November 16, 2012 Tres Sabores
Tres Sabores ¿Porqué no?
United States (California)
zinfandel (76%), cabernet sauvignon (12%), petite sirah, petit verdot
Tres Sabores ¿Porqué no? 2007
If this colourful wine has a reputation for being the life of a party it’s because it likes to play with the senses and be perfectly charming at the same time. Deep and rich in the glass, but not brawny. This unusual varietal combination is packed with flavour and very drinkable. Youthful, and a bit exotic. Black fruit, spices, tobacco, chocolate. A pleasant tannic touch. One cork popped leads easily to another. ¿Porqué no? $
I think of it as a bit of a melting pot of a wine. Our celebratory wine for the reelection of Obama. Bravo. ¡Bravo.
Tres Sabores translates to “three flavours.” Three tastes. Three components (according to their website) of good winemaking – the terroir, the vine, the artisan. When Tres Sabores was in its formative years, three winemakers were hired, given their own section of zinfandel vines, and the complete freedom to do with it what they will. The result – three cuvées, three bottlings, three different wine drinking experiences.
The owner behind this experiment was Julie Johnson. That was 1999 and Johnson, once a public health nurse in the Napa Valley, had decided to make her own strong foray in the business of making wine. Years before she had co-founded Frog’s Leap Winery with her first husband and a third partner. But this was a move well beyond that. By 2003 she was wine-making herself, learning lots, and very much enjoying the experience.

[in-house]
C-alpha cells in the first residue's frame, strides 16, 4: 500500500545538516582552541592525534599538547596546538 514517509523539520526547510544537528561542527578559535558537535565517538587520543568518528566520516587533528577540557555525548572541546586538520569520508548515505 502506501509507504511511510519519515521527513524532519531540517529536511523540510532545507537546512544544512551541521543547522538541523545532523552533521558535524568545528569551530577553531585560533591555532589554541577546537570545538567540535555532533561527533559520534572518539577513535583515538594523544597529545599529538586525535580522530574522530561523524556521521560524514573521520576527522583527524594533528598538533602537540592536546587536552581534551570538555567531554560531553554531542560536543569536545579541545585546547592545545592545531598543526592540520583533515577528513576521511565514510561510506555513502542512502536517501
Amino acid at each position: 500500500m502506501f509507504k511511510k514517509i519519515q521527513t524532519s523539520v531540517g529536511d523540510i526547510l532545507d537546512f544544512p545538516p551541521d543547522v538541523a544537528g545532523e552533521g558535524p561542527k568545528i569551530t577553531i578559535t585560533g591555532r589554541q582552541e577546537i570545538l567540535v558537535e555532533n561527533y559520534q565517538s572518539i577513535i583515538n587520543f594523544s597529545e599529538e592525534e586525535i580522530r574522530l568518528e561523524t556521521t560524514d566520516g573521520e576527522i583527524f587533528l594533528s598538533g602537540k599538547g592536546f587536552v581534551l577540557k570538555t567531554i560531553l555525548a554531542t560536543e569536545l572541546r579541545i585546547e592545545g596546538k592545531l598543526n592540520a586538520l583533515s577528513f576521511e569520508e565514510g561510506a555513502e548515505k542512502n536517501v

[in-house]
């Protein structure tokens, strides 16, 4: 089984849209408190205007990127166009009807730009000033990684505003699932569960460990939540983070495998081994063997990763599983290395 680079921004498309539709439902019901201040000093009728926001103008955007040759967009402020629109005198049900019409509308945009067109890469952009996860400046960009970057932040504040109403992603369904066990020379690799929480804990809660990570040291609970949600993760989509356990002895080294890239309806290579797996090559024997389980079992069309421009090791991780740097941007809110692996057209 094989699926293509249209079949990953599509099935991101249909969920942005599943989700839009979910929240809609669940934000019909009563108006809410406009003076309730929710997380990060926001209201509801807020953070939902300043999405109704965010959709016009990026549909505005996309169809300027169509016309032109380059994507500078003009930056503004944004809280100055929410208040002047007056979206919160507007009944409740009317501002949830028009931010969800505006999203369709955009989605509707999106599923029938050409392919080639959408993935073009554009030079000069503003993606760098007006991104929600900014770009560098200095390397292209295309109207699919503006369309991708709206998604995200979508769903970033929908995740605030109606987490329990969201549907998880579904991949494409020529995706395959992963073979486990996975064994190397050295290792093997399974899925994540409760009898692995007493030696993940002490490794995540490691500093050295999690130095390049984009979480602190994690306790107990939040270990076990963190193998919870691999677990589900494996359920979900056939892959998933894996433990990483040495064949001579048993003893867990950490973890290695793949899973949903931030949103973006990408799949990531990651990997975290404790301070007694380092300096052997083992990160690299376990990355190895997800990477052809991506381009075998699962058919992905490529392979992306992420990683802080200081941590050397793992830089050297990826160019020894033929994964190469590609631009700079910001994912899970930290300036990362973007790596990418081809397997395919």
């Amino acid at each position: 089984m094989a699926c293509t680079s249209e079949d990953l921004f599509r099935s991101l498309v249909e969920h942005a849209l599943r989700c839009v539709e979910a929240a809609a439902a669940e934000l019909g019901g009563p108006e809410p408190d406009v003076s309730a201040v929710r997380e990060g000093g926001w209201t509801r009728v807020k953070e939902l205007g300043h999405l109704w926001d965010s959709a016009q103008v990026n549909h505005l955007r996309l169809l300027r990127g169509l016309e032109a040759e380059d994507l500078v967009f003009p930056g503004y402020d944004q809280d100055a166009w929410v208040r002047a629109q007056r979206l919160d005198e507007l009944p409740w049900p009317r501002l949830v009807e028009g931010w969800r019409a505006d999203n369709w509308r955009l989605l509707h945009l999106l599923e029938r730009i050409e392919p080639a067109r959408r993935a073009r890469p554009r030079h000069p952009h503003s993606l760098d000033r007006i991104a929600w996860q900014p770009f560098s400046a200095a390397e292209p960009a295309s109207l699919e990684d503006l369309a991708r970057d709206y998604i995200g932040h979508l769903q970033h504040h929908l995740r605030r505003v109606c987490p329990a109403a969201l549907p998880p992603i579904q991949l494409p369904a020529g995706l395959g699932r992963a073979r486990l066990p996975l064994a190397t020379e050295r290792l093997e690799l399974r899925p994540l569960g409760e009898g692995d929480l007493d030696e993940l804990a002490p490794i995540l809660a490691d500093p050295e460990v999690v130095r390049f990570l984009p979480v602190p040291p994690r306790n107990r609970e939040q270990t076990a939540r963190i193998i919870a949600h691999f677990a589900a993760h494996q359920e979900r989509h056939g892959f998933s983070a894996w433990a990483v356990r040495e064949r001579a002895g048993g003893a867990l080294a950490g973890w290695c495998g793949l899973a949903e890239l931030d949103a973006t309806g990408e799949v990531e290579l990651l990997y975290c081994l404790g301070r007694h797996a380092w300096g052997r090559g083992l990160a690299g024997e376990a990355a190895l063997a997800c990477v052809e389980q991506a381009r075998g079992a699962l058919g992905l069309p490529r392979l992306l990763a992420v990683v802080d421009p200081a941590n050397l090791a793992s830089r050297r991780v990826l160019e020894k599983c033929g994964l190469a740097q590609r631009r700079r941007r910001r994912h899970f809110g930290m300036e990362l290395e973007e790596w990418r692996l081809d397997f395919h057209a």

Suddenly disaster struck. In the fall of 2005 a huge fire in Vallejo destroyed a wine storage facility used by 95 wineries and many private collectors. Tres Sabores lost 2000 cases. It was a devastating blow, but one from which Johnson emerged with renewed vigour. (What little she salvaged from the fire she made into a meat marinade and glaze which she sold as Fire Roasted Zinfadel Sauce!)
Johnson knows the value of her vineyards. Set on the western side of the Napa Valley near the top of the Rutherford Bench, a “sweet spot”, to use her words, for her red grape varietals. The ranch style property has been long certified organic (likely one of the first in Napa), and not only for its five hectares of grapes, but also for olives, pomegranates, lamb and guinea fowl. Visitors consistently report the generous welcome they receive, in a family-friendly atmosphere that remind them of the Napa of the 1970s.
It’s reassuring that such places still exist, given that Napa seems all about big business these days. ¡Bravo.